Russia’s Yamal LNG project, to build the country’s second gas liquefaction plant, is on track and on budget with Novatek and its partners having invested $18.5 billion so far, Novatek’s CEO said.
The first phase of the project, in which Novatek is in partnership with France’s Total and China’s CNPC and the Silk Road Fund, is due to start operation some time next year and Novatek’s chief executive said it was 76 percent ready.
Russia is the world’s biggest producer of conventional gas after the United States but wants to increase its production of liquefied natural gas (LNG), which currently accounts for less than 5 percent of world output.
Investment in the Yamal project, which will require $27 billion in total, was at risk after Novatek came under Western sanctions over Moscow’s role in the Ukraine crisis, but the project has since secured funding from Chinese and Russian banks, as well from the Russian government.
“To date, we have resolved all issues related to Yamal LNG’s financing,” Leonid Mikhelson, Novatek’s chief executive and a major shareholder, told reporters in comments cleared for publication on Monday. “In my opinion, we should implement similar projects on our own, not using (Russia state) budget financing in the future.”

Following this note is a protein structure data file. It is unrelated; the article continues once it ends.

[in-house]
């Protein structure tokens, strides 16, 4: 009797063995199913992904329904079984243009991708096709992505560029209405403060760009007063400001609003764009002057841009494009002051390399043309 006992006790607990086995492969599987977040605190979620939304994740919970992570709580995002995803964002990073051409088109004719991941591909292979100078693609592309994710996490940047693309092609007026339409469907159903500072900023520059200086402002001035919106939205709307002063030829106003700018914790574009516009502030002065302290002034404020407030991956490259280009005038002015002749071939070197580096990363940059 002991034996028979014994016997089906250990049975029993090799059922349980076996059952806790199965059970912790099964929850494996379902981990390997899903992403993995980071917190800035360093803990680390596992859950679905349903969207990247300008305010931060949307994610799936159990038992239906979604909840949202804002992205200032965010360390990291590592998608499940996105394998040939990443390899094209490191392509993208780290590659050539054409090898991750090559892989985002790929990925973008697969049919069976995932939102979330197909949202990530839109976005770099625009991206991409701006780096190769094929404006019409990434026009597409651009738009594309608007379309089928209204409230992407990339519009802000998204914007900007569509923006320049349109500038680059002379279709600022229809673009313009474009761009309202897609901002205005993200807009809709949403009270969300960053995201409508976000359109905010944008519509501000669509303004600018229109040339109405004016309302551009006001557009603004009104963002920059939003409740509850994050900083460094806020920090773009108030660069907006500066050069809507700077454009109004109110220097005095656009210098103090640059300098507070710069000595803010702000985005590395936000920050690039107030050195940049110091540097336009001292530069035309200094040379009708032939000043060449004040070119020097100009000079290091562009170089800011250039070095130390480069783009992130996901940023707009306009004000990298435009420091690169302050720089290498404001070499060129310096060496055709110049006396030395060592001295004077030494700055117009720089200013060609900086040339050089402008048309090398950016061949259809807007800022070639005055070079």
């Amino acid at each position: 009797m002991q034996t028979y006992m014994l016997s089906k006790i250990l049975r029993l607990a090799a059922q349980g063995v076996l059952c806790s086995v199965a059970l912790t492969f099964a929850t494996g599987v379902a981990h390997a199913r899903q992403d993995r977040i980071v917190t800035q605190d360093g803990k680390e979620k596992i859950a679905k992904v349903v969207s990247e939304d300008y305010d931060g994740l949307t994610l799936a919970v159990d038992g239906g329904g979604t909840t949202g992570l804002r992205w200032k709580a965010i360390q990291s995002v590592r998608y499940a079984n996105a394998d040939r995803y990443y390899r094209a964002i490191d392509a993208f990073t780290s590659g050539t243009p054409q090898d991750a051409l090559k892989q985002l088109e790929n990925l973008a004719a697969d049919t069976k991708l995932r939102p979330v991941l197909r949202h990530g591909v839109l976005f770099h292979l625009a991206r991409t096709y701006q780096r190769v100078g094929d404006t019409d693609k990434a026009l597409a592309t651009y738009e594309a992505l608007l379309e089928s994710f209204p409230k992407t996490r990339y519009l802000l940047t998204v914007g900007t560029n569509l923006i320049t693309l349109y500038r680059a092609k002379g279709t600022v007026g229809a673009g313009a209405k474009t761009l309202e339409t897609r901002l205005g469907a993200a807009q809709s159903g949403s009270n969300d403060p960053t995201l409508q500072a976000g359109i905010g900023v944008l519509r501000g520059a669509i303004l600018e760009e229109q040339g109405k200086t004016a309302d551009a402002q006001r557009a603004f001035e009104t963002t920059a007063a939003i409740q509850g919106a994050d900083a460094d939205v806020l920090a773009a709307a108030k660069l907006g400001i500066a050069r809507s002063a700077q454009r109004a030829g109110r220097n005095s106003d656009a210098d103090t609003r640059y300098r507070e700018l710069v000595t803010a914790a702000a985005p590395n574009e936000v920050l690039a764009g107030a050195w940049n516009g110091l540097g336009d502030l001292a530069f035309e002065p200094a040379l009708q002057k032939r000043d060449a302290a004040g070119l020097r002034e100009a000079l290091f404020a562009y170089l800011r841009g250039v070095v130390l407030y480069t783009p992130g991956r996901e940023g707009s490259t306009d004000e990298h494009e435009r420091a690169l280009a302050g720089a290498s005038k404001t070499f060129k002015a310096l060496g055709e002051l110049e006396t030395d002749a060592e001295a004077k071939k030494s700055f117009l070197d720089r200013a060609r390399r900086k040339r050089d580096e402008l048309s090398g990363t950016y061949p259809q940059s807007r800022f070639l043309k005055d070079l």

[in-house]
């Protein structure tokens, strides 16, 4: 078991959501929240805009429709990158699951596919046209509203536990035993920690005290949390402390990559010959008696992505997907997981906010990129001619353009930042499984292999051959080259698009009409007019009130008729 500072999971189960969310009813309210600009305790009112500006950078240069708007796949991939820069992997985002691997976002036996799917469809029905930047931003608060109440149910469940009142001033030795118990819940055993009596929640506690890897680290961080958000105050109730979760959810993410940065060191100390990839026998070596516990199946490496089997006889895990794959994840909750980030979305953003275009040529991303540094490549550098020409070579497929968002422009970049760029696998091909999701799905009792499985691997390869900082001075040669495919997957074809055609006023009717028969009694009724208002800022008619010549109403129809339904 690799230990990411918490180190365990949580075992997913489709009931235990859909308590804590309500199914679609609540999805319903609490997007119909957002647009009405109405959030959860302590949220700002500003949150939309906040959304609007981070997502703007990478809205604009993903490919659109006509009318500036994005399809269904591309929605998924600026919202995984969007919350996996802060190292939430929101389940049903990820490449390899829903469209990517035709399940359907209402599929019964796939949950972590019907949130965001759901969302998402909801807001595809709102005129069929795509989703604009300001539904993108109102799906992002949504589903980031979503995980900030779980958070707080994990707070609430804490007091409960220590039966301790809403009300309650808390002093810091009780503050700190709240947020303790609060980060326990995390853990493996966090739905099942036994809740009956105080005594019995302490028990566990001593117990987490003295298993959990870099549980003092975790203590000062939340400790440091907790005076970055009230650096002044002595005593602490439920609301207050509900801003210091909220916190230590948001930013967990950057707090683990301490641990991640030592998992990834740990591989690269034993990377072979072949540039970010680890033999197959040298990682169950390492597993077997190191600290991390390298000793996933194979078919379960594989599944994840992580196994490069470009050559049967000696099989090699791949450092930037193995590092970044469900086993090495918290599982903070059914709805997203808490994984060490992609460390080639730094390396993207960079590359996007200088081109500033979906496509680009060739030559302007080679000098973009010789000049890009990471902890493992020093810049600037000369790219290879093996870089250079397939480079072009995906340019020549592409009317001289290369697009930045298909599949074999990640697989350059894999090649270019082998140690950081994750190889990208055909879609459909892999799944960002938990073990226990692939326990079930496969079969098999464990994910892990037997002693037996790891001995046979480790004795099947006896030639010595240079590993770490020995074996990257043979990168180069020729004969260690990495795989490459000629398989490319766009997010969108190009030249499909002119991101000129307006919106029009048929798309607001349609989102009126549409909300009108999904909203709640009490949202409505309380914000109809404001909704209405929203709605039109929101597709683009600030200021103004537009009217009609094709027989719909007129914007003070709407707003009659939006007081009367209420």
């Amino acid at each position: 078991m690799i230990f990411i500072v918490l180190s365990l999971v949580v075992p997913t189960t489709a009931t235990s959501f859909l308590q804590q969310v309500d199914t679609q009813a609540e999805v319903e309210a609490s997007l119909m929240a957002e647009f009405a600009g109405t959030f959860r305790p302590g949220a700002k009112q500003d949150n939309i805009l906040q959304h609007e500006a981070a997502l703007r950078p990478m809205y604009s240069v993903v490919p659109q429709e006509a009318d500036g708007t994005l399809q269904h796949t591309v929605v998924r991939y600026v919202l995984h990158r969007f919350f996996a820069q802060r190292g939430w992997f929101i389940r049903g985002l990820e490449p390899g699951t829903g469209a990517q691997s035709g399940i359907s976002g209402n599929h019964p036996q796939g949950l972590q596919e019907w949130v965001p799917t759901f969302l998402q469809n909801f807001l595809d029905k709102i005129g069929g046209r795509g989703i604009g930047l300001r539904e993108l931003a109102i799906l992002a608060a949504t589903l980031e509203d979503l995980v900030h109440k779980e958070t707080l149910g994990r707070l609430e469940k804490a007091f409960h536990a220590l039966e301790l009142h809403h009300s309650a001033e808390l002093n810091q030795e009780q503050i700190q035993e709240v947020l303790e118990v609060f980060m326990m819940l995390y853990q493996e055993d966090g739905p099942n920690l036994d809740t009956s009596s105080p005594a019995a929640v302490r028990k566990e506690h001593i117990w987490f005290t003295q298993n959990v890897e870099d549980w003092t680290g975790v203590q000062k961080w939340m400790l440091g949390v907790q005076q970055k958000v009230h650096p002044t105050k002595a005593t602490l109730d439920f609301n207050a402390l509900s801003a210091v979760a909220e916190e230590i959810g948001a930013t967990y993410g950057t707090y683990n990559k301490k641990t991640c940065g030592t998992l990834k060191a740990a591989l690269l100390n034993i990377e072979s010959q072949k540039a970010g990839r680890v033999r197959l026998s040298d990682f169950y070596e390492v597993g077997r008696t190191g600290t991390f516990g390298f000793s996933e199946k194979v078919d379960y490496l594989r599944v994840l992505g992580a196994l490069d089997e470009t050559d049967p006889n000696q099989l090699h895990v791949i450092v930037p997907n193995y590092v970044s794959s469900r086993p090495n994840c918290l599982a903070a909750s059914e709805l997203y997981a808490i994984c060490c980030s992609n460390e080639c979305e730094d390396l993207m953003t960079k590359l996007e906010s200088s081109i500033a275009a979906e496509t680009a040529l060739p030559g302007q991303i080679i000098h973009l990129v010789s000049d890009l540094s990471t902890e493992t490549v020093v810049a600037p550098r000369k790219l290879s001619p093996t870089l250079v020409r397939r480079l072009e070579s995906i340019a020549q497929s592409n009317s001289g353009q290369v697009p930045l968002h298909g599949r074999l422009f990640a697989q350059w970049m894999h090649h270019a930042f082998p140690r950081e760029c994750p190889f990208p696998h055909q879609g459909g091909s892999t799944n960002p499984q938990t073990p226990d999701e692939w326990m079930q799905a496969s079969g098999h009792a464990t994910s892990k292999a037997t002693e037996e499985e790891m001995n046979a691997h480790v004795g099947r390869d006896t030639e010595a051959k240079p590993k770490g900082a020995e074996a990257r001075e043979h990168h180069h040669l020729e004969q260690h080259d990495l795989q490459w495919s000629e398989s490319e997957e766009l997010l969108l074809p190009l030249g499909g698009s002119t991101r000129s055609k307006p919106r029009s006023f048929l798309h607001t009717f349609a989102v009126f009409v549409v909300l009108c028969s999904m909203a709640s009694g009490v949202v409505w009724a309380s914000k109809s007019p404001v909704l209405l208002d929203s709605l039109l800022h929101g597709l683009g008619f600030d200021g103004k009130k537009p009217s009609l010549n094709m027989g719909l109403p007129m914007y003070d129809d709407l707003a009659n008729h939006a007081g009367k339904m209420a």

The Yamal facility will have three production lines when it is completed, each with an annual capacity of 5.5 million tonnes of LNG.
In April, Yamal LNG signed loan deals with Chinese banks worth over $12 billion. It also secured Russian state funds worth 150 billion roubles ($2.3 bln) from a rainy day fund and 3.6 billion euros ($4 bln) from state-controlled Russian lenders Sberbank and Gazprombank.
Russia currently operates just one LNG plant, on the Pacific Island of Sakhalin, led by Gazprom, with an annual capacity of around 10 million tonnes.
Sakhalin-2 plans to expand to add a third production line with 5 million tonnes of annual capacity some time in the future. The United States, Qatar and Australia, however, are also all expanding LNG production.
Novatek, Russia’s second biggest producer of conventional gas, plans to commission its second LNG project, Arctic LNG-2, by 2025 with planned LNG production of up to 16.5 million tonnes a year.
Mikhelson declined to give a cost estimate for Arctic LNG-2 project and said that Novatek was not in a hurry to choose partners for the project.
Japan Bank for International Cooperation (JBIC), which has signed up to help finance the Yamal project, is also ready to support the Arctic LNG-2 project, he said.